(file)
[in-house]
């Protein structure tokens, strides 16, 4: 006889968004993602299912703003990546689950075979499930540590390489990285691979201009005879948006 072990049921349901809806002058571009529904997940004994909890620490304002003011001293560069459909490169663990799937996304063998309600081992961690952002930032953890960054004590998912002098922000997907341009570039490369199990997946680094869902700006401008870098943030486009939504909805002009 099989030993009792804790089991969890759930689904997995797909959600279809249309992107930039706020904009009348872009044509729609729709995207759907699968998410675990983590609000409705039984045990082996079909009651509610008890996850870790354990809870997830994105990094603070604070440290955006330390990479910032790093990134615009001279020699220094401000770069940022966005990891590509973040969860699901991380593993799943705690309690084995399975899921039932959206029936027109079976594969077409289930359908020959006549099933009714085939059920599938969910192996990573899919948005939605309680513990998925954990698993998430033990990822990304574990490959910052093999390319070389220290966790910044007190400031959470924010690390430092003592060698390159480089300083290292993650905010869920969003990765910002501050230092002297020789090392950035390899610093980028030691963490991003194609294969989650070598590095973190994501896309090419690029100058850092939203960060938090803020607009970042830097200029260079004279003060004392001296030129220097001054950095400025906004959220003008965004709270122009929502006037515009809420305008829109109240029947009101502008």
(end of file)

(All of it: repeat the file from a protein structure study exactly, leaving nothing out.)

[in-house]
């Protein structure tokens, strides 16, 4: 006889968004993602299912703003990546689950075979499930540590390489990285691979201009005879948006 072990049921349901809806002058571009529904997940004994909890620490304002003011001293560069459909490169663990799937996304063998309600081992961690952002930032953890960054004590998912002098922000997907341009570039490369199990997946680094869902700006401008870098943030486009939504909805002009 099989030993009792804790089991969890759930689904997995797909959600279809249309992107930039706020904009009348872009044509729609729709995207759907699968998410675990983590609000409705039984045990082996079909009651509610008890996850870790354990809870997830994105990094603070604070440290955006330390990479910032790093990134615009001279020699220094401000770069940022966005990891590509973040969860699901991380593993799943705690309690084995399975899921039932959206029936027109079976594969077409289930359908020959006549099933009714085939059920599938969910192996990573899919948005939605309680513990998925954990698993998430033990990822990304574990490959910052093999390319070389220290966790910044007190400031959470924010690390430092003592060698390159480089300083290292993650905010869920969003990765910002501050230092002297020789090392950035390899610093980028030691963490991003194609294969989650070598590095973190994501896309090419690029100058850092939203960060938090803020607009970042830097200029260079004279003060004392001296030129220097001054950095400025906004959220003008965004709270122009929502006037515009809420305008829109109240029947009101502008």